Oil prices crashed through zero, closing out the day at -$37 per barrel, an unprecedented meltdown.
There are mitigating circumstances to these insane numbers. The prices for WTI reflect the contract for May, which expires this week. The collapse is a reflection of traders abandoning the May contract, and moving on to June. The thinly-traded May contract loses some relevance, and analysts say that the June contract – trading at $20 per barrel as of Monday – now becomes the important number to watch.
Nevertheless, it is hard to ignore the historic numbers flashing across the screen. As futures contracts expire, they tend to converge with the realities of the physical market. Prices went negative because the physical market in Oklahoma and Texas is so overwhelmed. OPEC+ did agree to historic production cuts, but not for April. In any event, the cuts pale in comparison to the decline in demand. But taken together, the effects of the price war on the supply side are colliding against the depths of demand destruction at the same time.
The result is really ugly. Nobody wants physical delivery of WTI for May, and with storage options dwindling in some places, traders liquidated their positions, selling contracts at crazy discounts. With the contract expiring on Tuesday, nobody wanted to be left holding the bag. Unable to actually accept physical delivery, traders ended up paying someone to take oil off of their hands. Surely, some fascinating reportage will be written about the last guy that got stuck with an unwanted May contract.
“The intraday WTI destruction today is certainly epic in scale, which is largely a case of jitters ahead of the WTI May 2020 futures contract expiring tomorrow and storage fears finally materializing,” Louise Dickson, Oil Market Analyst at Rystad Energy, said in a statement. “But if you have been watching the physical spot prices in the North Sea, currently trading in the $15-18 range, this drop in WTI May 2020 futures isn’t as shocking.”
On the one hand, the negative pricing will be chalked up to a weird one-off glitch, a confluence of historic firsts due to a price war, pandemic and downward economic spiral. The bizarre development may quickly be forgotten as traders move on to the June WTI contract, which is trading at $20 per barrel. But while June doesn’t appear quite as catastrophic, oil at $20 is not a price at which most oil companies can survive for any lengthy period of time. Moreover, there is no reason to think that $20 is the floor.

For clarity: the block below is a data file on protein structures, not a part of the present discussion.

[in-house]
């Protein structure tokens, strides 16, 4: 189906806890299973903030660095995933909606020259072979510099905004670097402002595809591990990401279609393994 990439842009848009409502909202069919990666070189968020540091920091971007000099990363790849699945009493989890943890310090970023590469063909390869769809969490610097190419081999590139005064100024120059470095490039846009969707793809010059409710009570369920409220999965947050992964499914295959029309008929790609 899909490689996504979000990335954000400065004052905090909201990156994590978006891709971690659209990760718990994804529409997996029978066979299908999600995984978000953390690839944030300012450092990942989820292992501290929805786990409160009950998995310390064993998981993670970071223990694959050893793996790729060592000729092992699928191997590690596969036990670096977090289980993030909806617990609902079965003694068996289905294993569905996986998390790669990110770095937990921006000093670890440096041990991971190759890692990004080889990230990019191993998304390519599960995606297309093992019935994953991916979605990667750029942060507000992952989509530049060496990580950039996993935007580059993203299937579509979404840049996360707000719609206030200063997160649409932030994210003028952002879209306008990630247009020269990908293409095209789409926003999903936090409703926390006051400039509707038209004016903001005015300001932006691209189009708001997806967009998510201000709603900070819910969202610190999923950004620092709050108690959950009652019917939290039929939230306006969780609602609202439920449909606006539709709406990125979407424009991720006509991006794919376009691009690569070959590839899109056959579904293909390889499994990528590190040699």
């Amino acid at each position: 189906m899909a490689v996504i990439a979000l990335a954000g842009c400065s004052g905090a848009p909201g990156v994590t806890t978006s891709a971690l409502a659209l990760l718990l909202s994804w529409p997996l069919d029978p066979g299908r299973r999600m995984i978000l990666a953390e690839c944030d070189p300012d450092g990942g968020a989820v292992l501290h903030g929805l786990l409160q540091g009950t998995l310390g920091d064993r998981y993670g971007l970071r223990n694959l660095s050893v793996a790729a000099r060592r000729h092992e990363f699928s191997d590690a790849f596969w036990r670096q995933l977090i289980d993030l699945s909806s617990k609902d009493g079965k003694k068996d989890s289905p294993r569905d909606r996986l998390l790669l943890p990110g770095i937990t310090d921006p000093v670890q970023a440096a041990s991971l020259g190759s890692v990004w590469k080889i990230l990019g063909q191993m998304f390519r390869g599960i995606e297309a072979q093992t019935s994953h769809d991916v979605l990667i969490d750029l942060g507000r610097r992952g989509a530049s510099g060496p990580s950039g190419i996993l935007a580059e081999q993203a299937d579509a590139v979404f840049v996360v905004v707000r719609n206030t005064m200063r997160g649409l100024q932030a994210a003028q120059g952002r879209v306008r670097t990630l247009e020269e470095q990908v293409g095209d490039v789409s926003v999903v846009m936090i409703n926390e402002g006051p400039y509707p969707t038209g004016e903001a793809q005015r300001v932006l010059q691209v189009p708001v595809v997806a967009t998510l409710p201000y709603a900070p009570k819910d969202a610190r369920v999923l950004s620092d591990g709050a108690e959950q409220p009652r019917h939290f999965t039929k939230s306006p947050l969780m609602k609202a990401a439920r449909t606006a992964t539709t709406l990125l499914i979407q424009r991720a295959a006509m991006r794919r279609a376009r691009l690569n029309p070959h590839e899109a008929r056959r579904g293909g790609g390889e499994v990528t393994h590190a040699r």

The second quarter is “likely to be the most uncertain and disruptive quarter that the industry has ever seen,” Schlumberger CEO Olivier Le Peuch, said on the company’s earnings call last week.
On Monday, Halliburton also offered a grim outlook for the oil market. “We expect activity in North America land to sharply decline during the second quarter and remain depressed through year-end, impacting all basins,” Halliburton’s Chief Executive Officer Jeff Miller said in a statement. The oilfield services giant reported a net loss of $1 billion in the first quarter.
The oil rig count dropped by another 66 last week, another steep reduction. The Permian basin lost 33 rigs. Production declines have already started, but more shut ins are necessary in the short run as spot prices come under tremendous pressure.
Ultimately, the market continues to be at the mercy of the pandemic. Several billion people are living under some version of a lockdown. The hits keep on coming. Demand for road fuels in India has plunged by 50 percent, for instance. Analysts have repeatedly revised oil forecasts, with an increasing recognition that the shock to demand will be lengthier than previously expected. In April, at least, demand will be down by 29 million barrels per day (mb/d).
Those staggering figures may not be quite as large in May and beyond, but there is little chance that global demand bounces back to 100 mb/d anytime soon, if ever. Mark Lewis, global head of sustainability research at BNP Paribas Asset Management, argues in the FT that we may have just witnessed the permanent peak in oil demand. Greater efficiency, more EVs and also permanent changes in behavior stemming from the pandemic could add up to a peak in consumption.